CANNON BEACH - Putting together the city budget was a tough order this year, in light of rising costs and necessary capital improvements, according to city officials.

But the Cannon Beach Budget Committee has recommended approval of the proposed budget for 2004-05, with all funds totaling $12.1 million and a general fund of $3.4 million.

The proposed budget will increase about 13 percent over last year and the bulk of that is in capital outlay, City Manager Peggy Coats said.

"It was definitely a real tough one," she said. "It's status quo in terms of our personal services and materials and services, but we're entering the first year of our five-year capital improvement plan, which is going to have major changes for our wastewater treatment plant and other public works projects. Our expenditures are increasing because we're going into the first year of that."

The city has set aside approximately $3 million for capital projects, including upgrades to the city's wastewater treatment plant, road improvements and the purchase of land to create the Ecola Creek Forest Reserve.

The proposed budget includes utility rate increases of about 33 percent, because the city is "behind the curve" of where rate increases should be to pay for services. During the last rate review in 2002, the council agreed to increase rates 33 percent then and 33 percent in 2004. The city is continuing to follow that gradual increase, Coats said.

Staff have projected two to three percent modest growth in the city's key revenue sources of lodging and property taxes, which barely keeps pace with the rising cost of city operations, through the use of reserves and contingencies. But in the long run, the city will have to look at other ways of raising revenue sources as personnel costs continue to rise and health benefits increase in double digits over the next five years.

"It's not manageable as is and we'll have to do some planning around that," Coats said. "The fact that we're projecting flat revenues is a reflection of the economic situation in Oregon. Certainly, we hope that tourism will continue and that we'll continue to receive income as a result of that, but we're basically saying that we don't think much is going to change. We're being very conservative in the way we're projecting revenues."

To balance the budget, the city plans to use approximately $150,000 of its transient lodging reserve fund to cover operating and capital costs. That will leave a balance of approximately $335,000 to cover emergency and unexpected expenses. The room tax is expected to generate $1.58 million this budget cycle.

The city has 30 full-time-equivalent employees. Staff count the number of full-time and part-time employees, and calculate, based on the hours they work, how many full-time employees they would equal. The proposed budget includes a 3 percent cost-of-living increase, which may change once the city ratifies union contracts.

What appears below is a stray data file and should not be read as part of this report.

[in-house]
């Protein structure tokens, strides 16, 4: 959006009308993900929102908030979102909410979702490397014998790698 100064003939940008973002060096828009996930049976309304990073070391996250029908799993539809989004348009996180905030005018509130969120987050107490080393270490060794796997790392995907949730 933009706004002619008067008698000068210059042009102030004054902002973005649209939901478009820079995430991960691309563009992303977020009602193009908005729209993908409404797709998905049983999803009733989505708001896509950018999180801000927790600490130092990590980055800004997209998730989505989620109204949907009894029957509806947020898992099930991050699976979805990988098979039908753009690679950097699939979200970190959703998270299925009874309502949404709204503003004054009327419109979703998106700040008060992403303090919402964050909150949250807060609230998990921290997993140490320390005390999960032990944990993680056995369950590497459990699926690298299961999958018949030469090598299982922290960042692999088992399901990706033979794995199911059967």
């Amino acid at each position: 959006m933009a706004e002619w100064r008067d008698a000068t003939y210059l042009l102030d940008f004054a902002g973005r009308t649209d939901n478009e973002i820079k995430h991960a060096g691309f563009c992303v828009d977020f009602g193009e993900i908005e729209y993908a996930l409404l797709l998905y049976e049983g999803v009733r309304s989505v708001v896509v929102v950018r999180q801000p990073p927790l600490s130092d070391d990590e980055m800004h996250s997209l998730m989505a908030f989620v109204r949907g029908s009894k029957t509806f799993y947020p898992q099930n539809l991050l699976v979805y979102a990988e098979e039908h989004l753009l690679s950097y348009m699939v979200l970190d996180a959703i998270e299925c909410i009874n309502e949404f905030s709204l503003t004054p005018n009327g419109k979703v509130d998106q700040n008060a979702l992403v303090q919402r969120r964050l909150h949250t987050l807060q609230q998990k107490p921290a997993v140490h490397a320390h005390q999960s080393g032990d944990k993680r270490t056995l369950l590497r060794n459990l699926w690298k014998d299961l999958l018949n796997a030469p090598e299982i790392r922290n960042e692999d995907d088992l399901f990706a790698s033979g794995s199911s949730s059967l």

Non-represented employees who have not reached the top of their pay grade may get up to a five percent merit increase based on a positive performance review. Represented employees are eligible for five percent step increases up to the top of their pay grade as allowed by union contracts. The amount the city pays into PERS, the Public Employees Retirement System, is 13.3 percent, and it is anticipating an 18 to 20 percent increase in health insurance rates.

The proposed police budget is $919,883 which includes police, lifesaving and 9-1-1 dispatch. The city plans to purchase a $32,000 four-wheel drive patrol vehicle as part of its five-year vehicle replacement plan and a $5,000 all-terrain vehicle for lifeguard use.

The community programs budget of $224,038 supports the Haystack Rock Awareness Program, community grants and the city's contract with the Chamber of Commerce to run the visitor's information center.

"The council really wants to be able to give back to the community," Coats said. "I think it's definitely a priority for council, as long as we've got funds available. But they would be the first to go if we got in a really bad crunch."

The budget committee decided to eliminate the flower basket program from the budget, which cost the city about $12,700 last year. The city agreed to fund the program temporarily two years ago after the Chamber said it could not longer afford to do it. City staff have developed a volunteer program where merchants and property owners can adopt a flower basket.

City councilors will consider adoption of the approved 2004-05 budget with a public hearing at 7 p.m. June 29. A copy of the budget is available for public review at City Hall, 163 East Gower Street, or online at


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